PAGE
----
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HELENE ELLIOTT

Alissa Czisny hopes to conquer the worlds and her nerves

The reigning U.S. figure skating champion has all the skills but has had to work hard on improving her mental toughness.

March 27, 2009|HELENE ELLIOTT

Should Alissa Czisny's nerves take over during her short program today at the World Figure Skating Championships, should her mind again blank out the mechanics of jumps she has nailed thousands of times, she should know this:

The reigning U.S. champion must become stronger for this experience, whether she lands on one narrow blade with her trademark ethereal grace, as she did during her practice Thursday at the Convention Center, or if she falls in an inglorious heap as she did several times Wednesday.

The 21-year-old from Sylvania, Ohio, has battled jitters for years, conquering them often enough to provide tantalizing glimpses of swift spins and a mature, regal calm.

Brian Boitano, the 1988 Olympic gold medalist who is part of her coaching team, was entranced when he first saw her.

"Oh my God, I thought she was gorgeous and had so much potential," he said. "It made me angry that she wasn't able to, as many times as she should, be able to pull it out."

Her third-place finish at the 2007 national championships was one of those wondrous moments, but she dropped to ninth in 2008 and seemed destined to be an almost-was.

She had no pressure at the U.S. championships in January when she presented a stunning short program to "The Swan" by Camille Saint-Saens. Her long program, however, was something less. So were her routines a few weeks later at the Four Continents event at the Vancouver Olympic rink, where she finished behind teammates Caroline Zhang and Rachael Flatt.

That made it entirely reasonable to wonder if her triumph at the U.S. competition had been real or a tease.

Her primary coach, Julie Berlin, attributed the Vancouver disappointment to physical and emotional fatigue.

"Her mental strength has been improving all year," Berlin said, "and we are hopeful that with good pacing and more experience that she will be able to skate to her potential at worlds."

Maybe she will.

"It's a growing time, but this is also the time to shine," said Boitano, who called her practice Wednesday her worst in years. "So it's hard."

But not impossible.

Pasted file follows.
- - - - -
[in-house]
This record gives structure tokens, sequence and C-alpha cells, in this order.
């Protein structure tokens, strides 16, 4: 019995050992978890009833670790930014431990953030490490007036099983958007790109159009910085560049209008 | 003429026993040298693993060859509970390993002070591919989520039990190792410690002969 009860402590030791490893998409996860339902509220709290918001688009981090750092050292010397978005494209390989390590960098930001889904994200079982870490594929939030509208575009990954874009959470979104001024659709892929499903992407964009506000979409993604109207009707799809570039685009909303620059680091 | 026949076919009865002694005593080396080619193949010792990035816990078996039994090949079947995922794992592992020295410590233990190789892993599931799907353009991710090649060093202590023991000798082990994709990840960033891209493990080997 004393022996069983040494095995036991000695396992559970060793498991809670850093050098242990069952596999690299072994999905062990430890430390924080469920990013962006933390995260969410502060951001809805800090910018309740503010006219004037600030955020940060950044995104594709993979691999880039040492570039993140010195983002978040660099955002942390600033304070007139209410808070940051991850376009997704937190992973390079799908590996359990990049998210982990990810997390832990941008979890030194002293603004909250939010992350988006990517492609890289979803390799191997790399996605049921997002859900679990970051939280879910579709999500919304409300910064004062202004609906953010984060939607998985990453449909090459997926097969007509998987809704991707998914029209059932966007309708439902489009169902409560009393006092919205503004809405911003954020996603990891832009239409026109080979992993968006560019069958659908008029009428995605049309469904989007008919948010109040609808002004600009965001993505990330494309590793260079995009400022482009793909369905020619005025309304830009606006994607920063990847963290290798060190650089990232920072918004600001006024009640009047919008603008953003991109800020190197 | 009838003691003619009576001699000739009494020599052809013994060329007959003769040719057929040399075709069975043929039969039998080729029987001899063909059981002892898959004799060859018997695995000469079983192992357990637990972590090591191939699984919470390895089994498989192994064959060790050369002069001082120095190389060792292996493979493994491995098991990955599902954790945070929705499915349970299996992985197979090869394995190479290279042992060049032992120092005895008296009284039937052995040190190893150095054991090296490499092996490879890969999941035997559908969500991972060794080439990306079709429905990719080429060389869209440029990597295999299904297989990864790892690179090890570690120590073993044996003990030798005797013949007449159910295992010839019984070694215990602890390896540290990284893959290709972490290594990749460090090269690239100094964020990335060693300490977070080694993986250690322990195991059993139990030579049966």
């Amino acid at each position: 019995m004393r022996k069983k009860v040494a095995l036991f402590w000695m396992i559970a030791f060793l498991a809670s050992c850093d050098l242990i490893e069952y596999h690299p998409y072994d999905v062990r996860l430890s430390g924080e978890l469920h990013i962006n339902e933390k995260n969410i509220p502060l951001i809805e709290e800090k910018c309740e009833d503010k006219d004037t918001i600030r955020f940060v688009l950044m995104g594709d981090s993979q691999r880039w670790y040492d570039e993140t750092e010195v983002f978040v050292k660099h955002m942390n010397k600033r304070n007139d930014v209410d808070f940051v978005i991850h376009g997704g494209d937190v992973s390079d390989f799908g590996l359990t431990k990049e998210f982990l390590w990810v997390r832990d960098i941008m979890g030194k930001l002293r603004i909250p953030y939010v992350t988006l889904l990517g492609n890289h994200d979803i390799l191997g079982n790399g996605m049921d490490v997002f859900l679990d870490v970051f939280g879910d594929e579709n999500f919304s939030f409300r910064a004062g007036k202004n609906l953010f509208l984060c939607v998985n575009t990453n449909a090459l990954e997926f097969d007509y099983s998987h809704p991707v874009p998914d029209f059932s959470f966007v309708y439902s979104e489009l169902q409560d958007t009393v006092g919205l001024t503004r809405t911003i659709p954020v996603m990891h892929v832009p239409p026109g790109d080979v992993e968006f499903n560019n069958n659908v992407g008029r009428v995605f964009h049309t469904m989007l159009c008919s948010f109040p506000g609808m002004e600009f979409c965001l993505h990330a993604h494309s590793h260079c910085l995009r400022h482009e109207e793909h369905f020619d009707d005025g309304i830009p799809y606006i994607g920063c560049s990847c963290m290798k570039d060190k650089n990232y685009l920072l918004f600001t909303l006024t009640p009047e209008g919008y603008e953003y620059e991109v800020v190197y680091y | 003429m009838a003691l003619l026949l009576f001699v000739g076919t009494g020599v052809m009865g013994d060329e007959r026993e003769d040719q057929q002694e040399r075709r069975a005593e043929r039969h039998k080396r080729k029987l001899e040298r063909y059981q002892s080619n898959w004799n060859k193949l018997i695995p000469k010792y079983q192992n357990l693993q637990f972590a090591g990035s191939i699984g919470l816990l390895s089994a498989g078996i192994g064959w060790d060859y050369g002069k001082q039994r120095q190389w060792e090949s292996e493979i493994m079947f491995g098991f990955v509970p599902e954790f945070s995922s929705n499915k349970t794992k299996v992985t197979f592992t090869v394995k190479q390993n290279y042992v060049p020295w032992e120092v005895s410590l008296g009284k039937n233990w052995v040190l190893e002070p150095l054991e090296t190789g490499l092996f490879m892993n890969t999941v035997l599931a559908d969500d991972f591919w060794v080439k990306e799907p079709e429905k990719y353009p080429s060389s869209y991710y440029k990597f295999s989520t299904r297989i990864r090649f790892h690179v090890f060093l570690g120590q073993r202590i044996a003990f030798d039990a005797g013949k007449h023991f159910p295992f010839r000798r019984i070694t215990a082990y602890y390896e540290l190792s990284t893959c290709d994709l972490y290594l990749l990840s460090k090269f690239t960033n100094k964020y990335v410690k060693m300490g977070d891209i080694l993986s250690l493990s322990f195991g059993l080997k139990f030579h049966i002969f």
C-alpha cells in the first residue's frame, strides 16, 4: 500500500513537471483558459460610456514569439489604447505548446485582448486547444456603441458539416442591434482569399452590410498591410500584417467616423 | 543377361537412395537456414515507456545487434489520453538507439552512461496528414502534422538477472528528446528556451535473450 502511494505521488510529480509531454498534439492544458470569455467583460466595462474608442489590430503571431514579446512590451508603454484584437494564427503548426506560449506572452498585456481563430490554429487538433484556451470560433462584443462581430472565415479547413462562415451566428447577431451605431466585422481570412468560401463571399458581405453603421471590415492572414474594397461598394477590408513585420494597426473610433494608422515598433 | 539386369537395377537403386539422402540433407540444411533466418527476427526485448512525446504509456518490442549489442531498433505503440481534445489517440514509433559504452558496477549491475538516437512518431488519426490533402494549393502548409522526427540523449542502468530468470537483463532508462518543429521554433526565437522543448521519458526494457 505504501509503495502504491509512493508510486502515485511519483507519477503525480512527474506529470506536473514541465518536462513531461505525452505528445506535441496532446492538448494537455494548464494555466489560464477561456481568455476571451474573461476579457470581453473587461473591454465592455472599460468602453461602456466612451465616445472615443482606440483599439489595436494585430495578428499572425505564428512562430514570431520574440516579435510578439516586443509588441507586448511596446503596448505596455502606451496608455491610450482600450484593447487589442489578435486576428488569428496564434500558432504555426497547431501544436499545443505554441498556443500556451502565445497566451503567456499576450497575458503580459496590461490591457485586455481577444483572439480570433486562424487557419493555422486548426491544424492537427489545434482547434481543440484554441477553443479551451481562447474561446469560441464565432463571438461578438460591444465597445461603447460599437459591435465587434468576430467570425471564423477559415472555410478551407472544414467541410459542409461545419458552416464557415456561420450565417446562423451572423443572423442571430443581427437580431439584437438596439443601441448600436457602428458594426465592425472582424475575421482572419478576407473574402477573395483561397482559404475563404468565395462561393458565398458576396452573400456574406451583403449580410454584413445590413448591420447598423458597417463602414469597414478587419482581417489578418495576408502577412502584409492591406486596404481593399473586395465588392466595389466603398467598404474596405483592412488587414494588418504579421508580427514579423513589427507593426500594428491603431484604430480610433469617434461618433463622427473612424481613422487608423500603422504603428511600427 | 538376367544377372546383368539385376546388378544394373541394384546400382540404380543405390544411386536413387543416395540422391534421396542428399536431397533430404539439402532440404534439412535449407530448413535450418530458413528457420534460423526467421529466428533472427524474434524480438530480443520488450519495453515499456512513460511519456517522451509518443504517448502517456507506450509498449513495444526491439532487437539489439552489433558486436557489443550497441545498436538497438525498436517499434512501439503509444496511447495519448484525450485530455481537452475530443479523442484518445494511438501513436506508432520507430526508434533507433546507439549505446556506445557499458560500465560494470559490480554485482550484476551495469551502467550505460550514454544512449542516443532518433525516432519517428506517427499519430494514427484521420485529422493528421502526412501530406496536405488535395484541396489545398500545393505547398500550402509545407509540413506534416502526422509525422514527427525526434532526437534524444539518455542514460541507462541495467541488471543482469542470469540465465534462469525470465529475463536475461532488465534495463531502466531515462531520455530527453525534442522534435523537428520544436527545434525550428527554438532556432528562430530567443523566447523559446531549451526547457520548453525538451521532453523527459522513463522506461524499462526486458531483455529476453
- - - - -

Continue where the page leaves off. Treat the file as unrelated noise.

"She is mentally tough, but she needs to learn that she is mentally tough," Boitano said Thursday. "That's what we're trying to teach her how to do."

Nerves are her constant companion.

Now that her success has created high expectations -- Boitano likened it to being "all of a sudden thrown into water with piranhas" -- she's struggling to achieve a level of confidence and consistency.

"When you're younger, things just happen in competition and you don't really think about it," she said.

"Then you get to a point in your career where as you grow up you start thinking about the jumps and then you get more nervous for competitions."

As important as it is for her and Flatt to do well here and earn three berths for U.S. women in next year's Olympics, it's equally vital for Czisny to see this as a key step on the journey that separates good athletes from great ones.

Elizabeth Manley, the 1988 Calgary silver medalist, traveled the same road.

At 16, she finished a promising 13th in her worlds debut in 1982 but soon became so stressed that she abandoned the sport for a year.

She didn't win an Olympic or world medal from 1984 to '87 and fell six times in her long program at the 1987 World Championships.

"I couldn't get off the ice fast enough," Manley said.

She returned with a flourish, finishing second at the Calgary Games with a fearless performance that should have won gold.

So it can be done, and Manley hopes that Czisny realizes that a stumble now can forestall a misstep at the Olympics.

"I love her," said Manley, who's a commentator for the CTV network in Canada and saw Czisny compete at Skate Canada in October. "I understand how hard it is to come up in an expensive sport. I know her background and how tough it was for her to be able to get the ice time.

"I could see how much she wanted it and the love for the sport. It's from the heart with her. I've seen a lot of skaters rest on their laurels. But every time she steps on the ice she's got it in the heart. She's got the perfect attitude, the perfect personality."

All she's missing is the solution to her anxiety. Manley found hers and believes Czisny can too.

"I disappeared for a year and came back with a whole new outlook on the sport. There's a side of me that looks at her right now and makes me wonder if she's playing out the same thing that happened to me," Manley said.

"She's come back with a whole new outlook on the sport and how she handles things."

Czisny's performance here will define her career, for better or for nervous worse.

"I think she's setting herself up perfectly," Manley said.

The ideal result being not a perfect storm but a perfect calm.

--

helene.elliott@latimes.com

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